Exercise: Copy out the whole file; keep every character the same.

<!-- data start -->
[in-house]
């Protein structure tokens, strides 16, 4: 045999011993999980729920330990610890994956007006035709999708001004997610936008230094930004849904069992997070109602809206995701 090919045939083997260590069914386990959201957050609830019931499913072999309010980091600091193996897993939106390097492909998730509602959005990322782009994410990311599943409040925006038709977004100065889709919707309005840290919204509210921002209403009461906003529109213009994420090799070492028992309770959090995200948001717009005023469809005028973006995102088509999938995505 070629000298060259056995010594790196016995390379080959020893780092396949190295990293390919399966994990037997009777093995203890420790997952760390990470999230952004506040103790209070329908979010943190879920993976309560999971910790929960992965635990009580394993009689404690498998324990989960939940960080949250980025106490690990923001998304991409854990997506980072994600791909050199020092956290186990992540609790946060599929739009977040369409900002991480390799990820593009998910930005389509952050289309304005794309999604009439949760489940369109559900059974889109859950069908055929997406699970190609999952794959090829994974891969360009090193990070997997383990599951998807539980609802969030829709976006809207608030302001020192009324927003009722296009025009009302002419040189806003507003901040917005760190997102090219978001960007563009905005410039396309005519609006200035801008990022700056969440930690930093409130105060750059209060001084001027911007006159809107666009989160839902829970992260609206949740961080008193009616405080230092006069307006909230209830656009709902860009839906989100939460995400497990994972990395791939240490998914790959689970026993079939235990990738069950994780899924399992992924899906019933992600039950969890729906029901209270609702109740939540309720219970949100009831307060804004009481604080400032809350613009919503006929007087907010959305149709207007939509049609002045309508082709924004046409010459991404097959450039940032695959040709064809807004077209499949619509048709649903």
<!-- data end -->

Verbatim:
[in-house]
């Protein structure tokens, strides 16, 4: 045999011993999980729920330990610890994956007006035709999708001004997610936008230094930004849904069992997070109602809206995701 090919045939083997260590069914386990959201957050609830019931499913072999309010980091600091193996897993939106390097492909998730509602959005990322782009994410990311599943409040925006038709977004100065889709919707309005840290919204509210921002209403009461906003529109213009994420090799070492028992309770959090995200948001717009005023469809005028973006995102088509999938995505 070629000298060259056995010594790196016995390379080959020893780092396949190295990293390919399966994990037997009777093995203890420790997952760390990470999230952004506040103790209070329908979010943190879920993976309560999971910790929960992965635990009580394993009689404690498998324990989960939940960080949250980025106490690990923001998304991409854990997506980072994600791909050199020092956290186990992540609790946060599929739009977040369409900002991480390799990820593009998910930005389509952050289309304005794309999604009439949760489940369109559900059974889109859950069908055929997406699970190609999952794959090829994974891969360009090193990070997997383990599951998807539980609802969030829709976006809207608030302001020192009324927003009722296009025009009302002419040189806003507003901040917005760190997102090219978001960007563009905005410039396309005519609006200035801008990022700056969440930690930093409130105060750059209060001084001027911007006159809107666009989160839902829970992260609206949740961080008193009616405080230092006069307006909230209830656009709902860009839906989100939460995400497990994972990395791939240490998914790959689970026993079939235990990738069950994780899924399992992924899906019933992600039950969890729906029901209270609702109740939540309720219970949100009831307060804004009481604080400032809350613009919503006929007087907010959305149709207007939509049609002045309508082709924004046409010459991404097959450039940032695959040709064809807004077209499949619509048709649903």